Britain may be reaching ‘peak acceptance’ of homosexuality

To mark International Day Against Homophobia, Transphobia and Biphobia, The University of Manchester has released new research which has found that a person’s religion and ethnicity is now more strongly associated with their attitude towards homosexuality than their level of education - and that British society may be reaching ‘peak acceptance’.

A series of changes to the law including the equalisation of the age of consent in 2001, the repeal of Section 28 in 2003 and the legalisation of same-sex marriage in 2013 have given gay people equality in the eyes of the law. These changes have happened alongside a marked shift in society’s attitude towards homosexuality, which has become much more accepting.

Dr Laura Watt and Professor Mark Elliot studied data from the National Survey of Sexual Attitudes and Lifestyles to find out how people’s opinions towards same-sex relationships have changed since 1990.

They discovered that attitudes became far more tolerant between 1990 and 2010. In 2010, 27% of 16-44 year olds viewed same-sex relationships between men as always or mostly wrong compared to 60% in 1990. For female gay relationships, the numbers were 23% in 2010 compared with 58% in 1990.

While these figures show a massive rise in acceptance of same-sex relationships, since 2000 this trend significantly slowed down - suggesting Britain might see a peak level of acceptance for same-sex relationships rather than reaching blanket approval.

Watt and Elliot also observed huge differences in the attitudes of certain groups. In 2010, 58% of Black and South Asian 16-44 year olds believed same-sex relationships were always wrong (down from 67% in 1990) - in contrast, only 12% of white respondents in this age group held this view (down from 46%).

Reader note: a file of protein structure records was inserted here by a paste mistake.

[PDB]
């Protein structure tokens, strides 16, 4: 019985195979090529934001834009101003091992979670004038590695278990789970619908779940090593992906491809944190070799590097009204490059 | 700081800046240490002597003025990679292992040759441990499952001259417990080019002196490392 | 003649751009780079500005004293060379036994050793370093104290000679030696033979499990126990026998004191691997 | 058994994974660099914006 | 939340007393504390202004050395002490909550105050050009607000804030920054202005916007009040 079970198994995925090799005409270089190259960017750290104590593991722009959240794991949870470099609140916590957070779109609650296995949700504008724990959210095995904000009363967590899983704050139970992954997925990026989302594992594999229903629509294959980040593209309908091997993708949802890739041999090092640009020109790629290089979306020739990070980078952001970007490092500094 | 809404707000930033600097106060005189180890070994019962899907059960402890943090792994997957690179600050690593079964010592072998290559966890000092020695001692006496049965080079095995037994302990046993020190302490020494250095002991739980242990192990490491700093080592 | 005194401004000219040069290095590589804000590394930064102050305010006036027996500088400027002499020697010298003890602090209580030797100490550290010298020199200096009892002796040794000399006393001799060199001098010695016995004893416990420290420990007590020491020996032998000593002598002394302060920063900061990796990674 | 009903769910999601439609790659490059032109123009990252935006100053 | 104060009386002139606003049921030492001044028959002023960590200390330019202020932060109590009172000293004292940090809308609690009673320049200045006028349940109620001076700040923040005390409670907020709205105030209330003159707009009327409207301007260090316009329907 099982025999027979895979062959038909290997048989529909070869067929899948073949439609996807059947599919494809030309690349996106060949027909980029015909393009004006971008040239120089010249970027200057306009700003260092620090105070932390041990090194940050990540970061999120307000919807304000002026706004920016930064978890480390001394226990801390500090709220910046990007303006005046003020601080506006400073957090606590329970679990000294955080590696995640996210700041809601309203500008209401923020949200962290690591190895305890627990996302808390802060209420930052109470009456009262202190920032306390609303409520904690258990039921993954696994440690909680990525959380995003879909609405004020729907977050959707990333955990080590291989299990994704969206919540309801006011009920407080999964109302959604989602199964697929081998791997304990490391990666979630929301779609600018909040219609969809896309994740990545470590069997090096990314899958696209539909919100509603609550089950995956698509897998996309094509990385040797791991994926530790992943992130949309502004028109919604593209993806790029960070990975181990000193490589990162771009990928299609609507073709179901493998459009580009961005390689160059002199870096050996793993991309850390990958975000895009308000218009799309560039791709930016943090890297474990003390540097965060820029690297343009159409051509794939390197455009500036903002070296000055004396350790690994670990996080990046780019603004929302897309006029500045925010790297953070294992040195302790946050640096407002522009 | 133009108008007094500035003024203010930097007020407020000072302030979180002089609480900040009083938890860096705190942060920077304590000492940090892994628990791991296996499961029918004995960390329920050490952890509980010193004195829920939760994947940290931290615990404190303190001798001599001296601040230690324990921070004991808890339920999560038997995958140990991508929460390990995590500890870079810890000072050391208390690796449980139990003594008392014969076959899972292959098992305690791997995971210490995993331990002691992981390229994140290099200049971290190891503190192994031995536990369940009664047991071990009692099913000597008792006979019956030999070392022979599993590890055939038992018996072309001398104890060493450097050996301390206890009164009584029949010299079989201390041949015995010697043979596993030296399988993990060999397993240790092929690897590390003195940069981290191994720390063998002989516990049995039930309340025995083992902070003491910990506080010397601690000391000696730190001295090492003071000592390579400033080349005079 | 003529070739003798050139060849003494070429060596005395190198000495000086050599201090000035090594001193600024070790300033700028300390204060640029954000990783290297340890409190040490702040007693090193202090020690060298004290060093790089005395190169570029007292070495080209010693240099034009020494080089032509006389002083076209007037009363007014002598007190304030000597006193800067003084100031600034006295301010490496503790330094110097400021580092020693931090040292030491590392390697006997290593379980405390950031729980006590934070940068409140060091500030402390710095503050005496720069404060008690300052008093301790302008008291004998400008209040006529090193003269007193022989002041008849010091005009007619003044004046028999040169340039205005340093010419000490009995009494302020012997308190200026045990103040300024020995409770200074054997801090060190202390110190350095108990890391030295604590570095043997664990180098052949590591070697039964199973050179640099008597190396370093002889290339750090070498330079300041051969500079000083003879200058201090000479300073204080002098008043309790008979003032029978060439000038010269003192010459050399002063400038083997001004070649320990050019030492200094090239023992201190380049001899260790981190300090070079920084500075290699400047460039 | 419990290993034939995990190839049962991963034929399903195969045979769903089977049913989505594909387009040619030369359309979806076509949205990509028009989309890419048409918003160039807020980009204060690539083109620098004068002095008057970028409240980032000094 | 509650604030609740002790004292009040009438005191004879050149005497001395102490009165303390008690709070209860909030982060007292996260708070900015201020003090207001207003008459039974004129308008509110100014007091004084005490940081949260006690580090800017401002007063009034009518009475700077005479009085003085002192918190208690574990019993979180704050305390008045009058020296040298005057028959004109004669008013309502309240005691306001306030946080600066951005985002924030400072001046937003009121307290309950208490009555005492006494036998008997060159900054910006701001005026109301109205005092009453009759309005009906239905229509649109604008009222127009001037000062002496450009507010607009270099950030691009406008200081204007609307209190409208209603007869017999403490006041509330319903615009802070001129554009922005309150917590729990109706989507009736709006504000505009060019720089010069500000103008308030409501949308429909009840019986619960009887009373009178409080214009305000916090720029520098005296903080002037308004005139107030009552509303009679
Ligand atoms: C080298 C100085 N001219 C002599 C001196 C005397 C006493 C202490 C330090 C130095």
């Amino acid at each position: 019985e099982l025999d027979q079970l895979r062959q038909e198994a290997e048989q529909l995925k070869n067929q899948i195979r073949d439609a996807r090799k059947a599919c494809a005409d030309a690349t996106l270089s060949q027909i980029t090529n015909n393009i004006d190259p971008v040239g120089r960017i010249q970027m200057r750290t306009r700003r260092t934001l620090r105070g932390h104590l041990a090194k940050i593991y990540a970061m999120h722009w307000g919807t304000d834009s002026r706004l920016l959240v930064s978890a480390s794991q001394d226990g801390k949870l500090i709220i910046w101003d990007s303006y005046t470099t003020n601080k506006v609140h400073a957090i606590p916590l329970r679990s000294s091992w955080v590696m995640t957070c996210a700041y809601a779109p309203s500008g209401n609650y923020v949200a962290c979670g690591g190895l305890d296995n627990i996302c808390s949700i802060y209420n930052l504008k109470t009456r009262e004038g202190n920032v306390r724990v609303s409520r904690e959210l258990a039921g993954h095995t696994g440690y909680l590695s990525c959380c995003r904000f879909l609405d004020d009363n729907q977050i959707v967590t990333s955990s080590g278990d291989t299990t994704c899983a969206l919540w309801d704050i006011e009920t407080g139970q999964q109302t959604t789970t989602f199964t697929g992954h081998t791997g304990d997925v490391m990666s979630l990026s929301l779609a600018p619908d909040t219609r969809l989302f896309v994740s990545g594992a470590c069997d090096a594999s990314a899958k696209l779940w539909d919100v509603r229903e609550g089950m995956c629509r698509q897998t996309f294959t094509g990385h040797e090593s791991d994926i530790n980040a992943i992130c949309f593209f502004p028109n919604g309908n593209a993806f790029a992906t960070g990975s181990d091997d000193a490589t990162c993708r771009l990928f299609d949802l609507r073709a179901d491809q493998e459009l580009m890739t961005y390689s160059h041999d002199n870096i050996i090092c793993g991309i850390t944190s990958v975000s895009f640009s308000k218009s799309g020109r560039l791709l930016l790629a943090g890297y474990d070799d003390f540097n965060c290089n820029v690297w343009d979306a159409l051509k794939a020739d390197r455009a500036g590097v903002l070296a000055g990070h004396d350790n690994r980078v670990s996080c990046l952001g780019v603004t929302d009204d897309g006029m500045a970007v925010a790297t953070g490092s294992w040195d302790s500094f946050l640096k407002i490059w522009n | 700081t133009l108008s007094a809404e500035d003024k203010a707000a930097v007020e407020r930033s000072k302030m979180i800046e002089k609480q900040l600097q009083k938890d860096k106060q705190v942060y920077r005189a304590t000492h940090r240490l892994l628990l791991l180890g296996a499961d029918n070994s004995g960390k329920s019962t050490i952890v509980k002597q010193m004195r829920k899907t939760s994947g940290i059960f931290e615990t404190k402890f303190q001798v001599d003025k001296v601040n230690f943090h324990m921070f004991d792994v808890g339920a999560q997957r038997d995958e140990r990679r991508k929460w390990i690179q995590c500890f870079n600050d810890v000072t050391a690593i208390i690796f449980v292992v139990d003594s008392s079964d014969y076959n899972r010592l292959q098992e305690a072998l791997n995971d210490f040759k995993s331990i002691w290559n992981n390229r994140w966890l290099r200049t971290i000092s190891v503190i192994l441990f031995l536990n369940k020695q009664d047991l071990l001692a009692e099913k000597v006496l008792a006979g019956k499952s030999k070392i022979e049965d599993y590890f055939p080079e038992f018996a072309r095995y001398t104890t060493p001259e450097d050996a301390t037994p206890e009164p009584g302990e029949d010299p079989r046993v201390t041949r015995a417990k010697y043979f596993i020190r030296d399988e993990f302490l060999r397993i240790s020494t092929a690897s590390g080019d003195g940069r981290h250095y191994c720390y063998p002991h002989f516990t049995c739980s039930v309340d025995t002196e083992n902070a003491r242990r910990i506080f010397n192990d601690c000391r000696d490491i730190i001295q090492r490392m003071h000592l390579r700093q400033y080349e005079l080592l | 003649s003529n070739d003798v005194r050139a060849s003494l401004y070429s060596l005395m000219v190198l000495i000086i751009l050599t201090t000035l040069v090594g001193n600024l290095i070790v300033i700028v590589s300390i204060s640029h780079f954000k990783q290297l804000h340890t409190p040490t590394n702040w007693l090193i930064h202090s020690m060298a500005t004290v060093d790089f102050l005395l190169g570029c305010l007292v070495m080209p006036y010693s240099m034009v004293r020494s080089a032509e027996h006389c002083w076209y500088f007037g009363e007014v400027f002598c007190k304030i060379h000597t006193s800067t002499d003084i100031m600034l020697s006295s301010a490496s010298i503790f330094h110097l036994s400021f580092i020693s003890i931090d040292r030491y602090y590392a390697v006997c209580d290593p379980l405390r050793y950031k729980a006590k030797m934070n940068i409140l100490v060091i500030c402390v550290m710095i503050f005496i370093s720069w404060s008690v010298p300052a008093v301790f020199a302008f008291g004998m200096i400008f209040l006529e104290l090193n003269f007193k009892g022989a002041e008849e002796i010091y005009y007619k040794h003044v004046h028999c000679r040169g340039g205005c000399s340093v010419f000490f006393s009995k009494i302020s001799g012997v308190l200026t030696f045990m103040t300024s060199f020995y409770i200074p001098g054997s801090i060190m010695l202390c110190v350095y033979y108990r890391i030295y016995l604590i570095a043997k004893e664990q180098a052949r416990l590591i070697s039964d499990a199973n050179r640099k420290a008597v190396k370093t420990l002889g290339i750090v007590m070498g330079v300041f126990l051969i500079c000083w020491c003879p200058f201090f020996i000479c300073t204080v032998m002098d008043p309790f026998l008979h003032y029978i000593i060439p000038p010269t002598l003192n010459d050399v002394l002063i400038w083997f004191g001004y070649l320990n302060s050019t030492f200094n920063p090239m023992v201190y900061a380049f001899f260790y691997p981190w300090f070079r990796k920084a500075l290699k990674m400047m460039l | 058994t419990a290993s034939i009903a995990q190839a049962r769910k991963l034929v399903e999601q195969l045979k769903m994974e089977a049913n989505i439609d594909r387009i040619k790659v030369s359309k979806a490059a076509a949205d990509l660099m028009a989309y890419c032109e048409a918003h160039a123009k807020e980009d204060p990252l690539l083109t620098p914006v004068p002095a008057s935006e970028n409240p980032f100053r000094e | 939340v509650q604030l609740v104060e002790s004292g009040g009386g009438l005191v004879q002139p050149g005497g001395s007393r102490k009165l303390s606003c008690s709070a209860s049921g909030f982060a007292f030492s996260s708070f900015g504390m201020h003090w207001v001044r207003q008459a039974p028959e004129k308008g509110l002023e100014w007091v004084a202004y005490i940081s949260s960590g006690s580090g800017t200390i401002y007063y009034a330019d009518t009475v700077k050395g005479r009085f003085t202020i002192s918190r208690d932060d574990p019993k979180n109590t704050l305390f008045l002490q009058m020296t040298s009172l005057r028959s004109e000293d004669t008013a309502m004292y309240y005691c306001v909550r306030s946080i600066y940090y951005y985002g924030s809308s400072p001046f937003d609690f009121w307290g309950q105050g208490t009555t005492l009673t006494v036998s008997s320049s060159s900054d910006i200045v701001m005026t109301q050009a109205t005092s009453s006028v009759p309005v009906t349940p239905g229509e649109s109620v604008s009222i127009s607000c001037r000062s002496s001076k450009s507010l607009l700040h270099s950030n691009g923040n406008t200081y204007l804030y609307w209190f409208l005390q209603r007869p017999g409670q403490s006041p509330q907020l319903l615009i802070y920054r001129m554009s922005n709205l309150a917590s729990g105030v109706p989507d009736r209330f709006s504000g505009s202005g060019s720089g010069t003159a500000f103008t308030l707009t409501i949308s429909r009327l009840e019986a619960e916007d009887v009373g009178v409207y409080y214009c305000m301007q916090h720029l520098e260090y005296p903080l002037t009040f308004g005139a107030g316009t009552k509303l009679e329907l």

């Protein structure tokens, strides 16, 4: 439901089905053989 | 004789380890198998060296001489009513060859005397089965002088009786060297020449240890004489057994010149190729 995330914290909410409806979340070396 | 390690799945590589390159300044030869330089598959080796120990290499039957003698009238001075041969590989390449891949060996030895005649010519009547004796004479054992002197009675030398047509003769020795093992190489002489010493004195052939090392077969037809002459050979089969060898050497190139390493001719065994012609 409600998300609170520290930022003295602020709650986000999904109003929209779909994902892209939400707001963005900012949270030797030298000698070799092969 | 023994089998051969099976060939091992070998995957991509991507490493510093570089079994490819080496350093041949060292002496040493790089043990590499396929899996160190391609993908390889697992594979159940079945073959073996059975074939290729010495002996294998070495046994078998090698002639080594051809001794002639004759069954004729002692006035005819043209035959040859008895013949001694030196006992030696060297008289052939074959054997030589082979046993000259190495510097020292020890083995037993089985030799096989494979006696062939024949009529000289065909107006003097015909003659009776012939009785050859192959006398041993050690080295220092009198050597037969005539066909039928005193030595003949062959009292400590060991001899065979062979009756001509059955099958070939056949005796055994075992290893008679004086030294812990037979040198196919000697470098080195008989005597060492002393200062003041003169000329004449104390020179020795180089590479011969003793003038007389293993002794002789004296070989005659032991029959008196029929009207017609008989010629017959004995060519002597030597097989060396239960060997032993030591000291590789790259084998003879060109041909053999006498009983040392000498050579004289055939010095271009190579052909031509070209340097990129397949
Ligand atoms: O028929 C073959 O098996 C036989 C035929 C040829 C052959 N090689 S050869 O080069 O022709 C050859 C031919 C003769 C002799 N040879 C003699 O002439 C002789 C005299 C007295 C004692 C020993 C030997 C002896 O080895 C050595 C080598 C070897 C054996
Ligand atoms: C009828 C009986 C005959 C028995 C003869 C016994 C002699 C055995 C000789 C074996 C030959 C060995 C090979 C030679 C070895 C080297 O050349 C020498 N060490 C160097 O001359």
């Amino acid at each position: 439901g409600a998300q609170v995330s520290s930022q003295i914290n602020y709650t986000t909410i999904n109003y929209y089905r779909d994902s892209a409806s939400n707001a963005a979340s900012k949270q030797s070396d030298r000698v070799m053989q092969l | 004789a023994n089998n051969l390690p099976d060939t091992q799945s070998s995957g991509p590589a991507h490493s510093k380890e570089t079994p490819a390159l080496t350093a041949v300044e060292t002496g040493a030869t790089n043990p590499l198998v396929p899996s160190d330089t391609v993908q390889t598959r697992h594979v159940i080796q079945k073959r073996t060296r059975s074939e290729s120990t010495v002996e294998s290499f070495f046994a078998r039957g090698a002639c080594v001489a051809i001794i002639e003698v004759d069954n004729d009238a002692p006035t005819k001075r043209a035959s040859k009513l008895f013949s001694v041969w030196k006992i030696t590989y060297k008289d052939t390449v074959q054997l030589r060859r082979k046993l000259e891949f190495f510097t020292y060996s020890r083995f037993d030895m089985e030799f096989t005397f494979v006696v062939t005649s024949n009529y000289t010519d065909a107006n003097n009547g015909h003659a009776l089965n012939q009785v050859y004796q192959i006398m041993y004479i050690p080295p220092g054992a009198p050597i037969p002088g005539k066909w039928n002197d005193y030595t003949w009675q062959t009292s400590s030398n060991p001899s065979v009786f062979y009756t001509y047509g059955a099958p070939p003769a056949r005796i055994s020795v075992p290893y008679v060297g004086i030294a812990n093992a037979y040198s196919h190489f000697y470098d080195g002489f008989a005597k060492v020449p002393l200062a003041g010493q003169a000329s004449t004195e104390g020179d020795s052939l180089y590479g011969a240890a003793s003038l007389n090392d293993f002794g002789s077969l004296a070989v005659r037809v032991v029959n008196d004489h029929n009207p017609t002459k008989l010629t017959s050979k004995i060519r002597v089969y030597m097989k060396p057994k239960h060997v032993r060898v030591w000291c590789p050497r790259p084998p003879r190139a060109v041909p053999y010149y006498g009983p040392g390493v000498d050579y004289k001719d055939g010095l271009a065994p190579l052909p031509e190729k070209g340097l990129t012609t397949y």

This gap is also reflected in religiosity – in 2010 60% of 16-44 year olds who attended religious services at least once a week viewed homosexuality as always wrong (down from 68% in 1990), compared with just 11% of those who didn’t identify as religious (down from 43%).

In 1990, a person’s education level was more strongly associated with their attitude towards homosexuality than either their religiosity or ethnicity – those educated to degree level were less likely to view same-sex relationships as wrong. However, by 2010 a person’s religiosity and ethnicity were more associated with their attitudes towards homosexuality than their education.

Men are also more likely than women to regard same-sex relationships (particularly between two men) as wrong.

“Evidence suggests that around 10% of people who identify as lesbian or gay still experience homophobia in the workplace,” said Dr Watt.

Regardless of the fact that we have had a huge policy shift in the UK, the fact that by 2010 around a fifth of the 16 to 44 year old population still viewed gay relationships as wrong shows this is still an issue that needs to be tackled.
Dr Laura Watt

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